Friday, July 27, 2012 at 12:15 p.m.
When talking house music, Mexico is not the first place that comes to mind. But Guadalajara's Balcazar & Sordo might be single-handedly changing that perception. Or at the very least, they're at the top of a rapidly growing new wave of Mexican producers.
The DJ-production duo has exploded practically overnight, with releases on some of this year's most hotly-tipped underground labels, like Hot Waves, Leftroom, No.19 Music, and Dirt Crew. And there's no denying that the pair's overwhelming hype can be directly attributed to the exuberance of their sound, a blend of classic house and electro-funk with a modern, polished sheen.
Ahead of their debut Miami performance with LINK and Miami Rebels at Treehouse this Saturday, Crossfade caught up with the sensational twosome to talk about parties, pointy boots, breakthrough success, the scene in Mexico, and their creative process.
Crossfade: How did growing up in Guadalajara shape you as artists? Is there a solid electronic dance music scene there, or did you have to look to other cities for influence and inspiration?
Balcazar & Sordo: Guadalajara is a musical city -- perhaps it's the city with the most musical people anywhere in Mexico. We are also very lucky to receive international electronic dance artists to perform at such world-renowned places like Bar Americas. We definitely think that it is essential to search all over the world for influences to create our own personal taste in music.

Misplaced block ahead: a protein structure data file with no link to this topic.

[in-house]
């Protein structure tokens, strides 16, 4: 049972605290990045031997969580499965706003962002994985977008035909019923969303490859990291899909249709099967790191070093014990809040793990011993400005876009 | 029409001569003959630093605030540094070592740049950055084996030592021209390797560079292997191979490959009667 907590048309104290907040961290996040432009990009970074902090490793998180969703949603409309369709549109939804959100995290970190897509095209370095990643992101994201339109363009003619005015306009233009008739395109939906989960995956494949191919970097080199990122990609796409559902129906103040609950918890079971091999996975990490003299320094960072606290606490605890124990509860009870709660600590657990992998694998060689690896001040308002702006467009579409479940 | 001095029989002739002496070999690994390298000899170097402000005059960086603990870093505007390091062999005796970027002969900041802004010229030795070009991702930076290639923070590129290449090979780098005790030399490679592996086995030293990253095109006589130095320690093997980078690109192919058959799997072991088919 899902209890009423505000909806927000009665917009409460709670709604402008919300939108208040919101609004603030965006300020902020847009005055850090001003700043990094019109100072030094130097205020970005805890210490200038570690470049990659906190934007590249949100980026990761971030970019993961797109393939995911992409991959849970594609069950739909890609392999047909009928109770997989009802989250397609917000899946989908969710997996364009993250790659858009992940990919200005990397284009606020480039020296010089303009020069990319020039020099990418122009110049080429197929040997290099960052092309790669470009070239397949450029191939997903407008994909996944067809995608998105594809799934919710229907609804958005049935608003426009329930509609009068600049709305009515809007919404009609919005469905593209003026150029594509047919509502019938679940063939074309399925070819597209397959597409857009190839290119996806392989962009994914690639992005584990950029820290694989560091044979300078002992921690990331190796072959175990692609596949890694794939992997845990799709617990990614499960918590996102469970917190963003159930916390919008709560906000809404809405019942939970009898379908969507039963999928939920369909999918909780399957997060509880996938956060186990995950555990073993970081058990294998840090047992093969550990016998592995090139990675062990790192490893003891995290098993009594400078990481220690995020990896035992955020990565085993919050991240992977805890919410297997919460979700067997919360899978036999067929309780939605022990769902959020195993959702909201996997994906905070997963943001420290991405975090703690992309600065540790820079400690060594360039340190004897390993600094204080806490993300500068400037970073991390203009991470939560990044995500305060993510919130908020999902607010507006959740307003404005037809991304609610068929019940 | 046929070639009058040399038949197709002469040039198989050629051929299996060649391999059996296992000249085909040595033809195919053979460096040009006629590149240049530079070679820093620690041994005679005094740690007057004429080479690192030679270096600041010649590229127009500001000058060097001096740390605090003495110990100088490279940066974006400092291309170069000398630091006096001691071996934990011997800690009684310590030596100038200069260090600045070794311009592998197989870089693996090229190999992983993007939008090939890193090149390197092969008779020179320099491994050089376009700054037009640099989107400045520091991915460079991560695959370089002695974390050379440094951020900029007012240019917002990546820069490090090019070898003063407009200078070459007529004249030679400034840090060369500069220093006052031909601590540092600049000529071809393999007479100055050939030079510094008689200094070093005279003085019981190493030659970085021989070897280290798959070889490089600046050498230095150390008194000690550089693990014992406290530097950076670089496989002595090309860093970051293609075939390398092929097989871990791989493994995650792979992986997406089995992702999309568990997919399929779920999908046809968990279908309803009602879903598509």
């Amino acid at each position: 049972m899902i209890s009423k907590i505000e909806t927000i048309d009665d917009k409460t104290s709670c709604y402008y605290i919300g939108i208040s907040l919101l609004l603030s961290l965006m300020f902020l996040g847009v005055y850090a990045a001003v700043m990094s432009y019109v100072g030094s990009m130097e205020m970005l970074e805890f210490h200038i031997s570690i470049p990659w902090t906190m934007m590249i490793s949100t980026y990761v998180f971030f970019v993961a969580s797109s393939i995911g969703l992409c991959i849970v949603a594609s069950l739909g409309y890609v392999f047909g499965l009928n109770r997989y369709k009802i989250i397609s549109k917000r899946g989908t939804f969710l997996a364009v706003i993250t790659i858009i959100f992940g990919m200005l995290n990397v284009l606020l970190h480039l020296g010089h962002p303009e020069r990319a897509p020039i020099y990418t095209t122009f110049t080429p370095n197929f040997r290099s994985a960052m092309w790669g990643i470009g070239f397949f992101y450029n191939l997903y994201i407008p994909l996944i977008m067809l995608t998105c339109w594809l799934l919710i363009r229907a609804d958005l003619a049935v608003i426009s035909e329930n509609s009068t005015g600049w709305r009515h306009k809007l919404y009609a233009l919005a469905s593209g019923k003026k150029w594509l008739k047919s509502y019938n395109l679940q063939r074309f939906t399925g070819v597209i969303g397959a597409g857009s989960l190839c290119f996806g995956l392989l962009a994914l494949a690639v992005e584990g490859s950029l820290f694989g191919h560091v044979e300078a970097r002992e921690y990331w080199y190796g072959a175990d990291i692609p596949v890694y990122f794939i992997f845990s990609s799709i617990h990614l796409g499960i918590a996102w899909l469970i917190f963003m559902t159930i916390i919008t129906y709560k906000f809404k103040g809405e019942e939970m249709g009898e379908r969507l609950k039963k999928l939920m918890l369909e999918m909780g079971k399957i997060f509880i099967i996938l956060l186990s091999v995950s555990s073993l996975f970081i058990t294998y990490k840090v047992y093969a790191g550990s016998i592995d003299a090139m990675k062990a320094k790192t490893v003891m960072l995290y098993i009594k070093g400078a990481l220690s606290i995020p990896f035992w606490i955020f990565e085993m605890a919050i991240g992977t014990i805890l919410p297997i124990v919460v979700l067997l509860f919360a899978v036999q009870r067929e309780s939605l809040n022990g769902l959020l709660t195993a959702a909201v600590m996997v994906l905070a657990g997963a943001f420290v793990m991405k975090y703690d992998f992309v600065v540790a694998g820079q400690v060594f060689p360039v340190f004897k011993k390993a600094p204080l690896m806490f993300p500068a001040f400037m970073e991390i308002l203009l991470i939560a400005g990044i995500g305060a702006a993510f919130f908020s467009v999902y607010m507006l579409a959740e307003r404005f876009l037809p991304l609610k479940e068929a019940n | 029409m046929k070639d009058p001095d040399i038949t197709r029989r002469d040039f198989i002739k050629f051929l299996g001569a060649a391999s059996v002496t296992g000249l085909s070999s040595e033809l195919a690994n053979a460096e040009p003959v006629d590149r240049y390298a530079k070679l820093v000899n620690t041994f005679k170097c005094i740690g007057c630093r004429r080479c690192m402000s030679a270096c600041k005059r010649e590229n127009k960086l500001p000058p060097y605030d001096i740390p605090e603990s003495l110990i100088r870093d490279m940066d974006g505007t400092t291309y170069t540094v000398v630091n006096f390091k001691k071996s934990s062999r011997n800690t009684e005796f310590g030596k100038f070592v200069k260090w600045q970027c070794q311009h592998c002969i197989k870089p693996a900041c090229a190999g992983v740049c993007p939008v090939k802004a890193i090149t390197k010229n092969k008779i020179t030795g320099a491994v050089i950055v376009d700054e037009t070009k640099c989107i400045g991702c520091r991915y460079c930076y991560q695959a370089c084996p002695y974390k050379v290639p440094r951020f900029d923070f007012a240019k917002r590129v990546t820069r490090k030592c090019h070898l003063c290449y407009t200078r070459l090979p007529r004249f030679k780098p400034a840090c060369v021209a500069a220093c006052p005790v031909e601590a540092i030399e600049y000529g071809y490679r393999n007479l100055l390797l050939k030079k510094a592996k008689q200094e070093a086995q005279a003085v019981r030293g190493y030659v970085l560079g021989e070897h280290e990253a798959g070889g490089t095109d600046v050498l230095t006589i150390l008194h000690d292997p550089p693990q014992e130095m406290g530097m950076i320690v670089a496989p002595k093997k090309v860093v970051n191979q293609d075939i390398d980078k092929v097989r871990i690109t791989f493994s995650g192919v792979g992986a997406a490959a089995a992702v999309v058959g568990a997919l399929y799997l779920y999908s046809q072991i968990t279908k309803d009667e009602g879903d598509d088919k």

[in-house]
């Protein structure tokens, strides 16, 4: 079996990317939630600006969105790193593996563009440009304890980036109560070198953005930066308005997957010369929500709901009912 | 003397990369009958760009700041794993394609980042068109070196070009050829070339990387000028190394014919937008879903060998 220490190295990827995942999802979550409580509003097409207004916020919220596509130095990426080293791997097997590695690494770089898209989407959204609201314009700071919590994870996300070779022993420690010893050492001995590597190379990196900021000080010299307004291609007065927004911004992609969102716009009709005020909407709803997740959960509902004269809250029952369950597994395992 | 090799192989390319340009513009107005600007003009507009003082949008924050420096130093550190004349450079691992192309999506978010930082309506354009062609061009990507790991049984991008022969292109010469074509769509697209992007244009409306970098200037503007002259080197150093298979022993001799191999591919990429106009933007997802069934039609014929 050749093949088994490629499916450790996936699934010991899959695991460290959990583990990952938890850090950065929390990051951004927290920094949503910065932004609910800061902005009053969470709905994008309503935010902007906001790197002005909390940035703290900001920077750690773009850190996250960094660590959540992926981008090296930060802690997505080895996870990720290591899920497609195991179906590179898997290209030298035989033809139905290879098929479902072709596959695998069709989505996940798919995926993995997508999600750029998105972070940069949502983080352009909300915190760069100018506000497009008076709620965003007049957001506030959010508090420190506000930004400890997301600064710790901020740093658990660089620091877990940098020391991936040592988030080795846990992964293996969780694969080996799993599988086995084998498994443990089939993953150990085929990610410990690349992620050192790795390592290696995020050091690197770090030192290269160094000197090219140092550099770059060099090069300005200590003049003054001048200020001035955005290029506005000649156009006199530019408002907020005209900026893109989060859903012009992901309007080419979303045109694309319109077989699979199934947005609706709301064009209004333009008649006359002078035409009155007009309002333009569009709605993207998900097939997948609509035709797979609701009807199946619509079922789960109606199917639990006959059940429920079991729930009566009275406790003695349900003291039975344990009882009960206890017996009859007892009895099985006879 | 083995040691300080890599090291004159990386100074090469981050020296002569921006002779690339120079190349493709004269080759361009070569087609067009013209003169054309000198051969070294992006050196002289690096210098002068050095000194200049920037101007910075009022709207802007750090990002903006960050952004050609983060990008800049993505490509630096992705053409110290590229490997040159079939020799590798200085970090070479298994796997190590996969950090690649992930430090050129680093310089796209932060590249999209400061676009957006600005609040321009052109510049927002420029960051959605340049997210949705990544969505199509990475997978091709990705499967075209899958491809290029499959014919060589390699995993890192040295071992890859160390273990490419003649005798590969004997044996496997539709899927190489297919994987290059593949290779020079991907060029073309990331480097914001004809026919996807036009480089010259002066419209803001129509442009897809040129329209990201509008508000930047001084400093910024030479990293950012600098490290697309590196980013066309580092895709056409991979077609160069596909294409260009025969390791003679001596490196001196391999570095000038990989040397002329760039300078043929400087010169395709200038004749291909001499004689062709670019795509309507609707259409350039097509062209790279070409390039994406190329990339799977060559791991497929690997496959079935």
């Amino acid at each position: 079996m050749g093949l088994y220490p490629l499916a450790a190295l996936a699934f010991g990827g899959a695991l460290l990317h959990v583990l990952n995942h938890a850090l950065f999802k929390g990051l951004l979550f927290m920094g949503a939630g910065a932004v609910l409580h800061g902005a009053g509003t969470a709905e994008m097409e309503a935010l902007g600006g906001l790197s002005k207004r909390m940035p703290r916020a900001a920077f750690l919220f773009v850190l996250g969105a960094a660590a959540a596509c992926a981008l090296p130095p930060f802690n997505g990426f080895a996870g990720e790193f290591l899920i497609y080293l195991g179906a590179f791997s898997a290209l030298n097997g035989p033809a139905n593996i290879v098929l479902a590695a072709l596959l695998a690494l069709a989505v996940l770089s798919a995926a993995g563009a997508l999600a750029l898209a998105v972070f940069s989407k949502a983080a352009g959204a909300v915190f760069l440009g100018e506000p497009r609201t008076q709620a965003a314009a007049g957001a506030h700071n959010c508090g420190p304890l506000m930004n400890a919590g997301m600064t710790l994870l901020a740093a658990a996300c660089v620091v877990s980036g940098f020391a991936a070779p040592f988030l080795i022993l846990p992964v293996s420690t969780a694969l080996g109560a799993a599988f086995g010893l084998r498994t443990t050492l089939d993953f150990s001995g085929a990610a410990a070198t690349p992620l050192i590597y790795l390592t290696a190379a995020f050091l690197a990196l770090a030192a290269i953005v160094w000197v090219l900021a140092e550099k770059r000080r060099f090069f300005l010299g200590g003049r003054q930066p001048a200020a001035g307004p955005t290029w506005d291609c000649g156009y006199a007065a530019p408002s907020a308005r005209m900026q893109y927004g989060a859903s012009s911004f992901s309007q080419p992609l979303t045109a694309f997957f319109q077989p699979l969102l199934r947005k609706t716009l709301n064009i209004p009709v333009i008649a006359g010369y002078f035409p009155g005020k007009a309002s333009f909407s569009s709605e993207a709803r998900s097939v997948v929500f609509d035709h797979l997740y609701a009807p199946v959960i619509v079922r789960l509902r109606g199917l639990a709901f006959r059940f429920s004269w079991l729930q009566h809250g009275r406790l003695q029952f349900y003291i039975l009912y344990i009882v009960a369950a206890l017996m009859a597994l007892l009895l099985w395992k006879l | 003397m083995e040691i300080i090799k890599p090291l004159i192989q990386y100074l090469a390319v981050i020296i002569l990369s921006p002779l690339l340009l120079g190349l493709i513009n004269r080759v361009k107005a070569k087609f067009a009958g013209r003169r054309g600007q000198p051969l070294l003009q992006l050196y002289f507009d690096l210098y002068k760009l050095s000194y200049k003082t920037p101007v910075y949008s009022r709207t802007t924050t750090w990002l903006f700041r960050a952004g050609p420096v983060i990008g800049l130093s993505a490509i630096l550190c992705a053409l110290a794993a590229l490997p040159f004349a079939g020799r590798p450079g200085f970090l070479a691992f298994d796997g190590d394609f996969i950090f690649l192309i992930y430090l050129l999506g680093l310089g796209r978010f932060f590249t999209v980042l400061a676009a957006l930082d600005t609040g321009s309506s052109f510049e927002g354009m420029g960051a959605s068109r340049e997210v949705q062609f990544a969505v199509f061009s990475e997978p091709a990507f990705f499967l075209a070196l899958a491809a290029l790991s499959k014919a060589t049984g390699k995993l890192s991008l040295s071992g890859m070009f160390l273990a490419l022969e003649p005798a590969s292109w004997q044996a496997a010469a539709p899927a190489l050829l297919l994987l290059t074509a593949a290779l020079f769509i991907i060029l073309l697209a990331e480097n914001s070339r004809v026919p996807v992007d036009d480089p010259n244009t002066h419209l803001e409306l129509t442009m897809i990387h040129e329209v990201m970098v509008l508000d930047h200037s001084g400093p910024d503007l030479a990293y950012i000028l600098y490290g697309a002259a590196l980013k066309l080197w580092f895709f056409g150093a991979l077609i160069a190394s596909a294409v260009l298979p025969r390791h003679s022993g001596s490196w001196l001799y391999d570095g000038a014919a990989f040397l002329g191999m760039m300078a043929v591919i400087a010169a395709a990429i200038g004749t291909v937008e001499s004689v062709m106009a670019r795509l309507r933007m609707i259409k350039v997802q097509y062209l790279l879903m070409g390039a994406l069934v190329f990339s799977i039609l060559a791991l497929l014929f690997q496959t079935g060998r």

So what are your thoughts on homegrown Mexican electronic music styles like "tribal" and the pointy boots scene?
We like to respect the expressions of others. This kind music has had a good response in some parts of the population, perhaps by the folklore that it has, but it's just not our style. We just think the boots are funny [Laughs]
How did your creative partnership first come about? And what is the dynamic like between the two of you in the studio?
Gabriel has been a DJ for many years. He has traveled to many different countries to play, so he is a very experienced DJ. Marco is a solid producer who has also been playing for several years. One day we just decided to join forces and experiment. Sincerely, we didn't expect great results. We were working honestly and just letting our tastes flow. In the studio we just get to work on ideas and music just flows.
There is classic funk and soul infused in your productions, yet they sound modern. How did you develop this sound? Which artists or records do you consider most influential, and what is the creative process like in the studio for you?
We have listened to and played electronic music for such a long time now, so we have lived through major sound changes. We think that this music transcends boundaries. We are not new in this business, but recently we have had more exposure and more people are listening to us. In addition to the influences of other genres and artists, we like Orbital and the Future Sound of London, to Portishead, Pink Floyd, and Morrissey. Our tastes in music complement each other because we have similar tastes but we're also different in many other ways.